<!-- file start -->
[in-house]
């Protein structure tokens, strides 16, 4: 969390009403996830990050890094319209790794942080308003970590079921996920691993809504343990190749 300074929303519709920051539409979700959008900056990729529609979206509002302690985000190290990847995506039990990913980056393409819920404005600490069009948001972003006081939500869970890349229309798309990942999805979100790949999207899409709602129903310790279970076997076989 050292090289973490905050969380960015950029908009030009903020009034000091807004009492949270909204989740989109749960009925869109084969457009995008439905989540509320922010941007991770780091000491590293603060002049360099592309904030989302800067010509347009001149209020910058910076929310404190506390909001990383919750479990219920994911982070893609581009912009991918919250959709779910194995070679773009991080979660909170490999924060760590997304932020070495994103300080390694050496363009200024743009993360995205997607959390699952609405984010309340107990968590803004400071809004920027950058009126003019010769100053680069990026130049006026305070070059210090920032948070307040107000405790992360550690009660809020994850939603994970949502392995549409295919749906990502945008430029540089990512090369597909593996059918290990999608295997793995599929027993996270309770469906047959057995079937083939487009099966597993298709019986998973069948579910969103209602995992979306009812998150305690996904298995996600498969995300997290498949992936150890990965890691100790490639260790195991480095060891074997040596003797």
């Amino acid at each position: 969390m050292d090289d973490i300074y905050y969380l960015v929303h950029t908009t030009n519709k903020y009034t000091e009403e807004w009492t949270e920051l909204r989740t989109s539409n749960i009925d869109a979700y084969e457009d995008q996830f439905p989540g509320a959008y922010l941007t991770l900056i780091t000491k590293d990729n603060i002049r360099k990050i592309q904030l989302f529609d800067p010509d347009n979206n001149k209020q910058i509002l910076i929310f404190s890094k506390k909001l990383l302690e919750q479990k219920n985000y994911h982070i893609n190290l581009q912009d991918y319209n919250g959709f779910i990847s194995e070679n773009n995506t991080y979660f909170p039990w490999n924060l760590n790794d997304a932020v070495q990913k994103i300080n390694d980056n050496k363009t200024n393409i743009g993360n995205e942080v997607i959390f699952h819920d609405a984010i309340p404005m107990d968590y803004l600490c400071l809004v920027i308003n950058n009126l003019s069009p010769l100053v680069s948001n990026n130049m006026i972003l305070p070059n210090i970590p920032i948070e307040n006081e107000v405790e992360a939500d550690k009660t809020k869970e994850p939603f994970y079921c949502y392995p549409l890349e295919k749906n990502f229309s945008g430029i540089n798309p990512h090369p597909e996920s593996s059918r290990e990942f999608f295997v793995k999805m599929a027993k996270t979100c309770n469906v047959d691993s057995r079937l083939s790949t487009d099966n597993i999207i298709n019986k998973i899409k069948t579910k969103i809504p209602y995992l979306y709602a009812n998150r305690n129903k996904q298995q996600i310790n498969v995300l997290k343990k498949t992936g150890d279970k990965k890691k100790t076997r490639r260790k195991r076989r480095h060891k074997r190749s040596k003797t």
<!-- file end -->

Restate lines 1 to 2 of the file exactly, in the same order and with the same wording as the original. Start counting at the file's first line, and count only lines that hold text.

[in-house]
């Protein structure tokens, strides 16, 4: 969390009403996830990050890094319209790794942080308003970590079921996920691993809504343990190749 300074929303519709920051539409979700959008900056990729529609979206509002302690985000190290990847995506039990990913980056393409819920404005600490069009948001972003006081939500869970890349229309798309990942999805979100790949999207899409709602129903310790279970076997076989 050292090289973490905050969380960015950029908009030009903020009034000091807004009492949270909204989740989109749960009925869109084969457009995008439905989540509320922010941007991770780091000491590293603060002049360099592309904030989302800067010509347009001149209020910058910076929310404190506390909001990383919750479990219920994911982070893609581009912009991918919250959709779910194995070679773009991080979660909170490999924060760590997304932020070495994103300080390694050496363009200024743009993360995205997607959390699952609405984010309340107990968590803004400071809004920027950058009126003019010769100053680069990026130049006026305070070059210090920032948070307040107000405790992360550690009660809020994850939603994970949502392995549409295919749906990502945008430029540089990512090369597909593996059918290990999608295997793995599929027993996270309770469906047959057995079937083939487009099966597993298709019986998973069948579910969103209602995992979306009812998150305690996904298995996600498969995300997290498949992936150890990965890691100790490639260790195991480095060891074997040596003797």